Both sectors had limited exposure to the Australian economy but benefited from weakness in the Australian dollar, he said.
His pick for technology stocks was payments company Zip, which at $550 million was valued at just over one-tenth of its $5 billion rival Afterpay.
“In our minds, [Zip] is only 12 months behind,” he said.
For the mining sector, Mr King highlighted Jupiter Mines (manganese), Coronado Global Resources (coal), and Stanmore Coal.
He said coal prices were holding at attractive levels, and he was encouraged by the sector’s shift in focus from “capital management rather than empire-building [through expanding supply]”.
Antipodes’ deputy portfolio manager Graham Hay, whose fund manages 10 per cent of the global FGG portfolio, doubled down on the endorsement of tech and tech-adjacent industrial stocks.
His small cap pick was Dutch semiconductor equipment producer ASM International, whose niche position in the wafer-processing stage of chip making made them a “natural target” for acquisition.
Mr Hay harkened back to the seemingly distant past for his large cap pick: Cisco Systems.
Cisco was “one of the best-run companies in technology” but its “laggard stock” had been valued at 13 times its cash flow, short of the 20-fold multiple commanded by popular technology companies, he said.The stock and sector picks will guide fund managers’ movements in coming months, as local investors approach equities with renewed confidence.
The US Federal Reserve’s decision to pause interest rate hikes, confirmed overnight by chairman Jerome Powell, raised concerns about the global economy but neutralised market-watchers’ nerves over quantitative tightening.
Mr King said a record-high difference in earning yields between bond and equity markets made him bullish on the relative valuation of shares.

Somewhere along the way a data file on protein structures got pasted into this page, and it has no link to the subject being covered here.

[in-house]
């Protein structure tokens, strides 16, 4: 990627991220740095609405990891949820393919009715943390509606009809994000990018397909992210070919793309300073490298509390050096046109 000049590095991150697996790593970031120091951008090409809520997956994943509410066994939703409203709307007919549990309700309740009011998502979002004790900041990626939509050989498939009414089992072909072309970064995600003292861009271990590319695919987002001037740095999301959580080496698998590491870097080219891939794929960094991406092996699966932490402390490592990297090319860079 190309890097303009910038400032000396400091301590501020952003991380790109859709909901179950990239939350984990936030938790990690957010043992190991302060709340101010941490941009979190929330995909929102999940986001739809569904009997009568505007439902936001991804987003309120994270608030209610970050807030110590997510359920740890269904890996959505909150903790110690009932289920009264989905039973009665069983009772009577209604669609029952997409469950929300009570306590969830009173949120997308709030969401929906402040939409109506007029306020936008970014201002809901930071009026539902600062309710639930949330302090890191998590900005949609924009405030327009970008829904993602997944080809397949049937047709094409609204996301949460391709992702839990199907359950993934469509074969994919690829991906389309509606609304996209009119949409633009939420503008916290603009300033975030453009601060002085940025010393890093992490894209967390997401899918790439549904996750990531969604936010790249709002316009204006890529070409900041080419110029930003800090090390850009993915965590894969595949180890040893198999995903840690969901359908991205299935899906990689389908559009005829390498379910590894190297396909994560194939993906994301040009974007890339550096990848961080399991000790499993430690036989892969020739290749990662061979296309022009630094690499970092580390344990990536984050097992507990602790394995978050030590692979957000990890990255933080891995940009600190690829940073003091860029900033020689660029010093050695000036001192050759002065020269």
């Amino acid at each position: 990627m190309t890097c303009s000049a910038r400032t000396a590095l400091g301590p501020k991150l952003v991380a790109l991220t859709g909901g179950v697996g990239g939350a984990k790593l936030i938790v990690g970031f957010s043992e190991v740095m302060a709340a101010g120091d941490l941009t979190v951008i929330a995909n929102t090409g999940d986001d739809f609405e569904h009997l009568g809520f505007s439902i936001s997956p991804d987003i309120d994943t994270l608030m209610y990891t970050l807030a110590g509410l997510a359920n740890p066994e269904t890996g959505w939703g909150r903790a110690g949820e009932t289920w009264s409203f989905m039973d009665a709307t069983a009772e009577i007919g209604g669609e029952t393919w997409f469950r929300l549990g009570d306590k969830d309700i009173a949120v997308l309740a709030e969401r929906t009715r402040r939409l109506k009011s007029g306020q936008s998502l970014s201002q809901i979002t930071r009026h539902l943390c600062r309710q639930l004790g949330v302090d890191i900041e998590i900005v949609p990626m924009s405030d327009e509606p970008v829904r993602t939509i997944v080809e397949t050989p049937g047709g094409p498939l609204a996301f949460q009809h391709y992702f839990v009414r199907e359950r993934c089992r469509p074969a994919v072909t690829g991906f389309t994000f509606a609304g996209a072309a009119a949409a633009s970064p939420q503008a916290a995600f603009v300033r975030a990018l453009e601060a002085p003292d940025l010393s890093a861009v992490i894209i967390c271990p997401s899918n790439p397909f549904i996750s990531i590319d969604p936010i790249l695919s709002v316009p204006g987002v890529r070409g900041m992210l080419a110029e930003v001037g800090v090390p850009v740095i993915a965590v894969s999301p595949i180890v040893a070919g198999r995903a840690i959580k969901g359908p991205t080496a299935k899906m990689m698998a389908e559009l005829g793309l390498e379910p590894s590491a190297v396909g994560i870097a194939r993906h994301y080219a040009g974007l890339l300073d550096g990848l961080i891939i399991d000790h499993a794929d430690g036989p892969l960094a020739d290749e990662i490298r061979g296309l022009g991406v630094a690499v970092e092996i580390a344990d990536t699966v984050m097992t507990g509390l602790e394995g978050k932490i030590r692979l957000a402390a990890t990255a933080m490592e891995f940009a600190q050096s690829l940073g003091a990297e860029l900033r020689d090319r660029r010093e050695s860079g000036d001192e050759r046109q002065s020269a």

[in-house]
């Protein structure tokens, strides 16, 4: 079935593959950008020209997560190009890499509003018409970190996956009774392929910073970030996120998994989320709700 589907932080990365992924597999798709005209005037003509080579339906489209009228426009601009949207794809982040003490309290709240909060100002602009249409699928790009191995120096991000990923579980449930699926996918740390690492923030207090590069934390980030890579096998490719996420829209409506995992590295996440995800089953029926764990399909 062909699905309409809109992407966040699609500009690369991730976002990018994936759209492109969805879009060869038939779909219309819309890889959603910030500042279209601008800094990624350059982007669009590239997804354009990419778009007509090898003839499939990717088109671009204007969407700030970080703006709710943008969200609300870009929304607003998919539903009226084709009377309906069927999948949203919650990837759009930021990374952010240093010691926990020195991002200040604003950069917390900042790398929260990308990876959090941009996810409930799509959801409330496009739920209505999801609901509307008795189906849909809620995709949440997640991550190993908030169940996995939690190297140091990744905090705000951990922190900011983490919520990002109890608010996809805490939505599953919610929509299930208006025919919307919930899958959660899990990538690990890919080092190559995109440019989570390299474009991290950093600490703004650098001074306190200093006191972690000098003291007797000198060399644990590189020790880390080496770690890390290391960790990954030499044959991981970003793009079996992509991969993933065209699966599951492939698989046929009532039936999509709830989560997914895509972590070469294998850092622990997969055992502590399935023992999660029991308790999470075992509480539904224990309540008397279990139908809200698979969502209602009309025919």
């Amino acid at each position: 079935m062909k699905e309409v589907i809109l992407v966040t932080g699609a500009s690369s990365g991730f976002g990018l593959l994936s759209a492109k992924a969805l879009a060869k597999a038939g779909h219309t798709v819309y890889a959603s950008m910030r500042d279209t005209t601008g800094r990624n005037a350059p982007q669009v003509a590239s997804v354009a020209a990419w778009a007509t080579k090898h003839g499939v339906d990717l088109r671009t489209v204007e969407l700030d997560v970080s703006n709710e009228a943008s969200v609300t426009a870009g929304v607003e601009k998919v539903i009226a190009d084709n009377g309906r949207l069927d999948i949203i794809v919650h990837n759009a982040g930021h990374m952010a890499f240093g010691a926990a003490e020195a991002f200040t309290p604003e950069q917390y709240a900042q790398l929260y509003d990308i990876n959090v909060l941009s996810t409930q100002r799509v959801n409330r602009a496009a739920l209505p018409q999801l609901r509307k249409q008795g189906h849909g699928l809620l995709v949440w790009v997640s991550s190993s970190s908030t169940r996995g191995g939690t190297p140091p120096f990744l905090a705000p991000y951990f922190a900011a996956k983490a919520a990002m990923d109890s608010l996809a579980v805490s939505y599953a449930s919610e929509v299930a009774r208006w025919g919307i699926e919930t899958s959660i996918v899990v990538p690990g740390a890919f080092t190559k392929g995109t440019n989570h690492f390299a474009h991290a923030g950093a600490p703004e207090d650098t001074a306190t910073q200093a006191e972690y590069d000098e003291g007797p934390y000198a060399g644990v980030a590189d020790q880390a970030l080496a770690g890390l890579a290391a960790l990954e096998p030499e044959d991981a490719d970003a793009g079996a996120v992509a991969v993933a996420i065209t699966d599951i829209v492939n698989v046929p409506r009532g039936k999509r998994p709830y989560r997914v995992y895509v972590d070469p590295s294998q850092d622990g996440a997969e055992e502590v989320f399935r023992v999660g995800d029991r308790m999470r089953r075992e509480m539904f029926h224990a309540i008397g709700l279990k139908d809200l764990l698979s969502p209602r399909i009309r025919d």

“Fortunately we kept our nerve when the market sold off in December,” he said, citing a 40 per cent uptick in Regal’s aggressive portfolio and 18 per cent growth in its long short fund since the beginning of 2019.
In a reflection of the relative weakness of the Australian Securities Exchange, the local FGX portfolio was down 3.8 per cent, while the global FGG fund grew 6.4 per cent in the year ending December 2018.
‘Apples and oranges’
FGX missed the benchmark by 0.3 per cent; FGG beat its benchmark by 5.9 per cent.
Future Generation chief executive Louise Walsh said measuring the funds against each other was like “comparing apples and oranges”.
Whereas the global fund aimed at overall capital growth, its local counterpart focused on maintaining a stream of fully-franked dividends, she said.
Ms Walsh said Future Generation was focused on protecting the investments of self-managed super funds and high net worth families and charities, who made up the bulk of its shareholders.
“These funds are designed to get through very volatile markets. And that’s what they’re doing at the moment. It’s a tough market out there,” she said.